Upright rod improves cast efficiency a lot when overhead casting! I believe it improves Spey casting as well but less because Spey casts have more elements which can have more influence.

The D-loop hit me occacionally which is more than I like and I think it is because my back cast was not good and there came too much sideways component which obviously is some kind of wave. What is good there is no danger to get hooked by fly at least when I use long leader but my hat needs to have a chin strap. Cap usually stay when I wear it "old school" way.

I must say I can't do 180 principle consistently! Only on Snake Roll. Single Spey only when I cast shortish Scandi head and I have fished longer without changing anything. I just try to land anchor mostly to upriver to avoid line collision when anchor lifts out.

Esa
smooth likes this.
bender is offline  
post #14 of 38 (permalink) Old 06-05-2019, 07:36 PM
Registered User
 
eriefisher's Avatar
 
Join Date: May 2018
Location: Lower Grand River, Saugeen and everything else wet.
Posts: 905
Quote:
Originally Posted by bender View Post
I must say I can't do 180 principle consistently! Only on Snake Roll. Single Spey only when I cast shortish Scandi head and I have fished longer without changing anything. I just try to land anchor mostly to upriver to avoid line collision when anchor lifts out.

Esa
180 may not be completely necessary at least with a scandi and likely a longer line. Watch from the 25 minute mark for an explanation.

Dan


Which way to the river?
eriefisher is offline  
post #15 of 38 (permalink) Old 06-06-2019, 09:08 AM
Registered User
 
Join Date: Jan 2019
Posts: 43
Quote:
Originally Posted by bender View Post
When Spey casting the delivery casting stroke can be done using perfectly upright rod when anchor gets casted to the side. The back cast on Switch cast forms the anchor almost rod length away as well although there comes no centrifugal effect.

Upright rod improves cast efficiency a lot when overhead casting! I believe it improves Spey casting as well but less because Spey casts have more elements which can have more influence.
For overhead casting, I agree. For spey casting, I simply do not know. Hence these posts.

My understanding is that the anchor is close to the caster in classic underhand casting where very little power is used to form the D-loop. An upright (vertical) rod in the forward stroke would therefore have the D-loop and the forward stroke pretty close to each other.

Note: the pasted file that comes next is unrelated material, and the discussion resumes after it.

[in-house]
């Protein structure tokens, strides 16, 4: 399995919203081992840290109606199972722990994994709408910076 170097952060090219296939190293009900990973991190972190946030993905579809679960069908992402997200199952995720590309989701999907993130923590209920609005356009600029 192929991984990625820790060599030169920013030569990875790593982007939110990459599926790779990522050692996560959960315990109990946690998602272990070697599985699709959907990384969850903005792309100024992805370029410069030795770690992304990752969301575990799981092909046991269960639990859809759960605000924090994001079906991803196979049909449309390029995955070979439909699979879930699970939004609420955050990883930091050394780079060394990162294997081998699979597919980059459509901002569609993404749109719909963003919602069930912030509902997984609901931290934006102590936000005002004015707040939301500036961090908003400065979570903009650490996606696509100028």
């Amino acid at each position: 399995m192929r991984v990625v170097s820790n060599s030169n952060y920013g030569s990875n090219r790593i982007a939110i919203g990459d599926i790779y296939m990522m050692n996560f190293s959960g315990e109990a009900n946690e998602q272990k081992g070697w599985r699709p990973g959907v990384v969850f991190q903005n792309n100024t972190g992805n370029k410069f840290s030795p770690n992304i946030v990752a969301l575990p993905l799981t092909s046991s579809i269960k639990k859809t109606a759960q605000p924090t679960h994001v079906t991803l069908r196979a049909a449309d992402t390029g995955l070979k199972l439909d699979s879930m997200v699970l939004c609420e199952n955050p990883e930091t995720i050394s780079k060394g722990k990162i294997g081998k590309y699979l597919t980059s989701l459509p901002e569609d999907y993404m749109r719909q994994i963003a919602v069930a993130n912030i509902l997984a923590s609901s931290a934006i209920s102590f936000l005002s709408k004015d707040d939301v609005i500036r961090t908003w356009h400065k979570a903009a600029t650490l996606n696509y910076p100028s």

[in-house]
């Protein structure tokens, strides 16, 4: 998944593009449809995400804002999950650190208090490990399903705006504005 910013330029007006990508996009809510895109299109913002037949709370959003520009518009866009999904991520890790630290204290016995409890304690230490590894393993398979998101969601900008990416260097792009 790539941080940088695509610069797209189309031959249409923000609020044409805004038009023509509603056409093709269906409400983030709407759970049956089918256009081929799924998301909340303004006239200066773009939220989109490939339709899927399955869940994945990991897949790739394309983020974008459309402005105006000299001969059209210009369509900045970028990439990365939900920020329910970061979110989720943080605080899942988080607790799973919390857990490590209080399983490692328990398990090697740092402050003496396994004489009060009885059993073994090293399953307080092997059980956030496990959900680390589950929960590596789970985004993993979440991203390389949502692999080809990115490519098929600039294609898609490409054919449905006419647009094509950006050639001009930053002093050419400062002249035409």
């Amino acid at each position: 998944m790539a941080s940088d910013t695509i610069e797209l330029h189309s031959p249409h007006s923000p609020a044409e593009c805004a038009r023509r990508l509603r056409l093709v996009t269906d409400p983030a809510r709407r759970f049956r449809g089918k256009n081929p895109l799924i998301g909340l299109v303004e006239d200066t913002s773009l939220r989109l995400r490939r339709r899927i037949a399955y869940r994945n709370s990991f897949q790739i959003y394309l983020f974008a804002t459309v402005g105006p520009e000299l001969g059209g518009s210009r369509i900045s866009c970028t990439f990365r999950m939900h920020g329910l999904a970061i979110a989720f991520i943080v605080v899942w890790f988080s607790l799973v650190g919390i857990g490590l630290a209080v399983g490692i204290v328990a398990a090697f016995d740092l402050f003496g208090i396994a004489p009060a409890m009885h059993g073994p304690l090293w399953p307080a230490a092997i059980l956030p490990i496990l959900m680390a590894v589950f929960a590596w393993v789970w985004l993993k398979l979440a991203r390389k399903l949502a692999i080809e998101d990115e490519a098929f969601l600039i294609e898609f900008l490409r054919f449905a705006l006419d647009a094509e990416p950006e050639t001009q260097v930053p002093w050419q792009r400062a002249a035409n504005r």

With longer spey lines and flat (dynamic) sweep, the anchor can be the famous rod length's away from the caster. In this case, a forward stroke with an upright rod could have a distance of 4 metres (13') between the two railroad tracks, the D-loop and the outgoing cast. That is quite a distance.

But like I said, I do not know.

Quote:
Originally Posted by bender
I must say I can't do 180 principle consistently! Only on Snake Roll. Single Spey only when I cast shortish Scandi head and I have fished longer without changing anything. I just try to land anchor mostly to upriver to avoid line collision when anchor lifts out.
I have found 180 to be a silent killer. Casting long lines, long days, at some point the casts begin to deteriorate. Eventually, after so much experience (in trying to fix the wrong things) I have found that 180 is almost always the culprit. Typically overrotating with the body, shoulder or hands has sent the D-loop out of the desired plane.

Thanks for your insights once again.

Like an unconscious answer to a question that has been troubling me for long, or a sudden opportunity to achieve something valuable I had almost given up on, the fish is there.
smooth is offline  
Reply

Quick Reply
Message:
Options

Register Now



In order to be able to post messages on the Spey Pages forums, you must first register.
Please enter your desired user name, your email address and other required details in the form below.

User Name:
Password
Please enter a password for your user account. Note that passwords are case-sensitive.

Password:


Confirm Password:
Email Address
Please enter a valid email address for yourself.

Email Address:
OR

Log-in










Thread Tools
Show Printable Version Show Printable Version
Email this Page Email this Page
Display Modes Rate This Thread
Linear Mode Linear Mode
Rate This Thread:



Similar Threads
Thread Thread Starter Forum Replies Last Post
Head position for casting Street Walker Tackle 5 09-21-2011 02:13 AM

Posting Rules  
You may not post new threads
You may not post replies
You may not post attachments
You may not edit your posts

BB code is On
Smilies are On
[IMG] code is On
HTML code is Off
Trackbacks are On
Pingbacks are On
Refbacks are On

 
For the best viewing experience please update your browser to Google Chrome